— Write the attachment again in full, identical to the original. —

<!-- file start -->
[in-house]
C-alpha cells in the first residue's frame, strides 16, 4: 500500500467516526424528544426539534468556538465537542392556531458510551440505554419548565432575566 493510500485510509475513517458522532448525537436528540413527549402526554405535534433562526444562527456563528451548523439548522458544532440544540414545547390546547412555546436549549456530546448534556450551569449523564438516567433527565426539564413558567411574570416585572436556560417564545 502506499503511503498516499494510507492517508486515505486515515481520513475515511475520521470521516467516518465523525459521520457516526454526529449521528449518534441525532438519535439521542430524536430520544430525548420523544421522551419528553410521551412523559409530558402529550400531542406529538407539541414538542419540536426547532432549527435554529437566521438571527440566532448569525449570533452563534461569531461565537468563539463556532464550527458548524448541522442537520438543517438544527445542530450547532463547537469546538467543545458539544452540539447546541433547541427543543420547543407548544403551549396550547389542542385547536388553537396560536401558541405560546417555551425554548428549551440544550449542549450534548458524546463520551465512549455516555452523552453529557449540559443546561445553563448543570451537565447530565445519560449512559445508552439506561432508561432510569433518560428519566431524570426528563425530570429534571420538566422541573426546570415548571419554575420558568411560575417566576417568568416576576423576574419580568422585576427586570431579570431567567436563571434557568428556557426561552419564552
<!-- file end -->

[in-house]
C-alpha cells in the first residue's frame, strides 16, 4: 500500500467516526424528544426539534468556538465537542392556531458510551440505554419548565432575566 493510500485510509475513517458522532448525537436528540413527549402526554405535534433562526444562527456563528451548523439548522458544532440544540414545547390546547412555546436549549456530546448534556450551569449523564438516567433527565426539564413558567411574570416585572436556560417564545 502506499503511503498516499494510507492517508486515505486515515481520513475515511475520521470521516467516518465523525459521520457516526454526529449521528449518534441525532438519535439521542430524536430520544430525548420523544421522551419528553410521551412523559409530558402529550400531542406529538407539541414538542419540536426547532432549527435554529437566521438571527440566532448569525449570533452563534461569531461565537468563539463556532464550527458548524448541522442537520438543517438544527445542530450547532463547537469546538467543545458539544452540539447546541433547541427543543420547543407548544403551549396550547389542542385547536388553537396560536401558541405560546417555551425554548428549551440544550449542549450534548458524546463520551465512549455516555452523552453529557449540559443546561445553563448543570451537565447530565445519560449512559445508552439506561432508561432510569433518560428519566431524570426528563425530570429534571420538566422541573426546570415548571419554575420558568411560575417566576417568568416576576423576574419580568422585576427586570431579570431567567436563571434557568428556557426561552419564552